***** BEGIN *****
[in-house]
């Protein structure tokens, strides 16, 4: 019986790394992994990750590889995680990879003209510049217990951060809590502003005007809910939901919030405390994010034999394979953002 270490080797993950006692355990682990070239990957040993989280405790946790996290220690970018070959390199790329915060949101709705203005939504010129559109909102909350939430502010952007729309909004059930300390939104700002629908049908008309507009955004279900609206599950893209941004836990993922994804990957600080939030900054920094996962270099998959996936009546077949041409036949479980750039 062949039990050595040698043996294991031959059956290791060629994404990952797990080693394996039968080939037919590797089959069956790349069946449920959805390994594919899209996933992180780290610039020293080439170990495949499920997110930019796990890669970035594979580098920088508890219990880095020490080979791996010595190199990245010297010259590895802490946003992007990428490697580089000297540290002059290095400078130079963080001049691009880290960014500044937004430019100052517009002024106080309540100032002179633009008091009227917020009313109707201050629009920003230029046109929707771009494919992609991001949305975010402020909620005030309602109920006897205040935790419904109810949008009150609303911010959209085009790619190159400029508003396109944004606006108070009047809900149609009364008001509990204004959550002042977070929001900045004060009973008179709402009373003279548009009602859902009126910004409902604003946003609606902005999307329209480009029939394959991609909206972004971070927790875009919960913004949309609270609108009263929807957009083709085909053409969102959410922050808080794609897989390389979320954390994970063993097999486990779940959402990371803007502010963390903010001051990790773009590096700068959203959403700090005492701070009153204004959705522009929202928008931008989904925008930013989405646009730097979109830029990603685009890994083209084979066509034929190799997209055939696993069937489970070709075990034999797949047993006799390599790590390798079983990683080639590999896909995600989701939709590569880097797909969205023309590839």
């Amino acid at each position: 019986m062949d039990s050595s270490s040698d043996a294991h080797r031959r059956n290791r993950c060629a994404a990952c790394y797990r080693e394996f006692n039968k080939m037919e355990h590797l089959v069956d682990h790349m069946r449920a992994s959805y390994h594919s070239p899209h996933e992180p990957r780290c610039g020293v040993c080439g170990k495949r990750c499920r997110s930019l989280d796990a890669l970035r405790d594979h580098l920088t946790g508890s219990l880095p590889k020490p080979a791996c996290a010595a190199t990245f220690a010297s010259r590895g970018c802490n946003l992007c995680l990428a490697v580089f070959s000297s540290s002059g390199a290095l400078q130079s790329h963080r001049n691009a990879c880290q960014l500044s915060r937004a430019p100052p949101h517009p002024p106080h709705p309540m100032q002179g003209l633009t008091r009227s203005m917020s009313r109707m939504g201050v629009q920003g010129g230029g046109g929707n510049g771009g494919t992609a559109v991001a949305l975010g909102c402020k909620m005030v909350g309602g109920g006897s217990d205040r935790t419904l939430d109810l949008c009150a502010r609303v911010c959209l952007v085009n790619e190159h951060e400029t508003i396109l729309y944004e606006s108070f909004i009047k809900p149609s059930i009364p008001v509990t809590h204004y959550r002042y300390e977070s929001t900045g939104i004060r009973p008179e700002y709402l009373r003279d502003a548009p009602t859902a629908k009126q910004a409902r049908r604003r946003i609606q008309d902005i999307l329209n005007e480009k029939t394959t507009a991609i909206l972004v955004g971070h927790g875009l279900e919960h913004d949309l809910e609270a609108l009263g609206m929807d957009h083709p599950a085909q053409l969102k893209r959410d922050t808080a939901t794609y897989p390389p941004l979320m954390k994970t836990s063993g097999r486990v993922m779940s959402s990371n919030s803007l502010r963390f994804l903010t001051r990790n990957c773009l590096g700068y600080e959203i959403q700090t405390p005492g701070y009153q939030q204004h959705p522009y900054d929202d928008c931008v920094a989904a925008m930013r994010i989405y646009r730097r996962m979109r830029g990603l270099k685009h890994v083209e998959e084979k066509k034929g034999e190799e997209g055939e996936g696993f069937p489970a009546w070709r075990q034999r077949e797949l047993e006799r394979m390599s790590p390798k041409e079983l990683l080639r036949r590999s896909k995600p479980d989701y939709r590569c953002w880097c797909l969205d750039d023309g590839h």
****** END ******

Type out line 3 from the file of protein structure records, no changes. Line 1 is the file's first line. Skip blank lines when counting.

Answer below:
């Amino acid at each position: 019986m062949d039990s050595s270490s040698d043996a294991h080797r031959r059956n290791r993950c060629a994404a990952c790394y797990r080693e394996f006692n039968k080939m037919e355990h590797l089959v069956d682990h790349m069946r449920a992994s959805y390994h594919s070239p899209h996933e992180p990957r780290c610039g020293v040993c080439g170990k495949r990750c499920r997110s930019l989280d796990a890669l970035r405790d594979h580098l920088t946790g508890s219990l880095p590889k020490p080979a791996c996290a010595a190199t990245f220690a010297s010259r590895g970018c802490n946003l992007c995680l990428a490697v580089f070959s000297s540290s002059g390199a290095l400078q130079s790329h963080r001049n691009a990879c880290q960014l500044s915060r937004a430019p100052p949101h517009p002024p106080h709705p309540m100032q002179g003209l633009t008091r009227s203005m917020s009313r109707m939504g201050v629009q920003g010129g230029g046109g929707n510049g771009g494919t992609a559109v991001a949305l975010g909102c402020k909620m005030v909350g309602g109920g006897s217990d205040r935790t419904l939430d109810l949008c009150a502010r609303v911010c959209l952007v085009n790619e190159h951060e400029t508003i396109l729309y944004e606006s108070f909004i009047k809900p149609s059930i009364p008001v509990t809590h204004y959550r002042y300390e977070s929001t900045g939104i004060r009973p008179e700002y709402l009373r003279d502003a548009p009602t859902a629908k009126q910004a409902r049908r604003r946003i609606q008309d902005i999307l329209n005007e480009k029939t394959t507009a991609i909206l972004v955004g971070h927790g875009l279900e919960h913004d949309l809910e609270a609108l009263g609206m929807d957009h083709p599950a085909q053409l969102k893209r959410d922050t808080a939901t794609y897989p390389p941004l979320m954390k994970t836990s063993g097999r486990v993922m779940s959402s990371n919030s803007l502010r963390f994804l903010t001051r990790n990957c773009l590096g700068y600080e959203i959403q700090t405390p005492g701070y009153q939030q204004h959705p522009y900054d929202d928008c931008v920094a989904a925008m930013r994010i989405y646009r730097r996962m979109r830029g990603l270099k685009h890994v083209e998959e084979k066509k034929g034999e190799e997209g055939e996936g696993f069937p489970a009546w070709r075990q034999r077949e797949l047993e006799r394979m390599s790590p390798k041409e079983l990683l080639r036949r590999s896909k995600p479980d989701y939709r590569c953002w880097c797909l969205d750039d023309g590839h």